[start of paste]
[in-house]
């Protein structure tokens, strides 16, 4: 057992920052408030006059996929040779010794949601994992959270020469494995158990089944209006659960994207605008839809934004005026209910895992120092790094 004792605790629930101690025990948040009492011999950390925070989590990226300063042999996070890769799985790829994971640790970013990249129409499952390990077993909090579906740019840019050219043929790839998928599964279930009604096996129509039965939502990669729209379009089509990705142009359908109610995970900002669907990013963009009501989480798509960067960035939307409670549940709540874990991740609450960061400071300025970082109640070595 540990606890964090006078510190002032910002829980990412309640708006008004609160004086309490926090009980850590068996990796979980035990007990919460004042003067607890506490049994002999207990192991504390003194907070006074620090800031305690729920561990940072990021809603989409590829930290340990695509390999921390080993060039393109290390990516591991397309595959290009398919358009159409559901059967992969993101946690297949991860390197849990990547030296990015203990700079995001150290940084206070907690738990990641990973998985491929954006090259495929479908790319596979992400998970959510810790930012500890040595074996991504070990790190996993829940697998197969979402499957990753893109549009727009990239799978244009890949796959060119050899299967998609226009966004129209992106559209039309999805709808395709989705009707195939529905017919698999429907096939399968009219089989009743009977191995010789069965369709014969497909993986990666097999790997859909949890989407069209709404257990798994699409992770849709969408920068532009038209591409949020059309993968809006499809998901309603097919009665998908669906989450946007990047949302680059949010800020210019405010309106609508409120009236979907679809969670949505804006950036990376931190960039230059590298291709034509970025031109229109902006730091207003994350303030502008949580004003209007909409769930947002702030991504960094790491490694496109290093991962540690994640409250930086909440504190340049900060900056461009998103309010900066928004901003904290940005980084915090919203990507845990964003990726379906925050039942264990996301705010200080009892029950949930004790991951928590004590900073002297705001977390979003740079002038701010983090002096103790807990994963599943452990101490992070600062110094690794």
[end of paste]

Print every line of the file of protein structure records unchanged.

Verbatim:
[in-house]
């Protein structure tokens, strides 16, 4: 057992920052408030006059996929040779010794949601994992959270020469494995158990089944209006659960994207605008839809934004005026209910895992120092790094 004792605790629930101690025990948040009492011999950390925070989590990226300063042999996070890769799985790829994971640790970013990249129409499952390990077993909090579906740019840019050219043929790839998928599964279930009604096996129509039965939502990669729209379009089509990705142009359908109610995970900002669907990013963009009501989480798509960067960035939307409670549940709540874990991740609450960061400071300025970082109640070595 540990606890964090006078510190002032910002829980990412309640708006008004609160004086309490926090009980850590068996990796979980035990007990919460004042003067607890506490049994002999207990192991504390003194907070006074620090800031305690729920561990940072990021809603989409590829930290340990695509390999921390080993060039393109290390990516591991397309595959290009398919358009159409559901059967992969993101946690297949991860390197849990990547030296990015203990700079995001150290940084206070907690738990990641990973998985491929954006090259495929479908790319596979992400998970959510810790930012500890040595074996991504070990790190996993829940697998197969979402499957990753893109549009727009990239799978244009890949796959060119050899299967998609226009966004129209992106559209039309999805709808395709989705009707195939529905017919698999429907096939399968009219089989009743009977191995010789069965369709014969497909993986990666097999790997859909949890989407069209709404257990798994699409992770849709969408920068532009038209591409949020059309993968809006499809998901309603097919009665998908669906989450946007990047949302680059949010800020210019405010309106609508409120009236979907679809969670949505804006950036990376931190960039230059590298291709034509970025031109229109902006730091207003994350303030502008949580004003209007909409769930947002702030991504960094790491490694496109290093991962540690994640409250930086909440504190340049900060900056461009998103309010900066928004901003904290940005980084915090919203990507845990964003990726379906925050039942264990996301705010200080009892029950949930004790991951928590004590900073002297705001977390979003740079002038701010983090002096103790807990994963599943452990101490992070600062110094690794």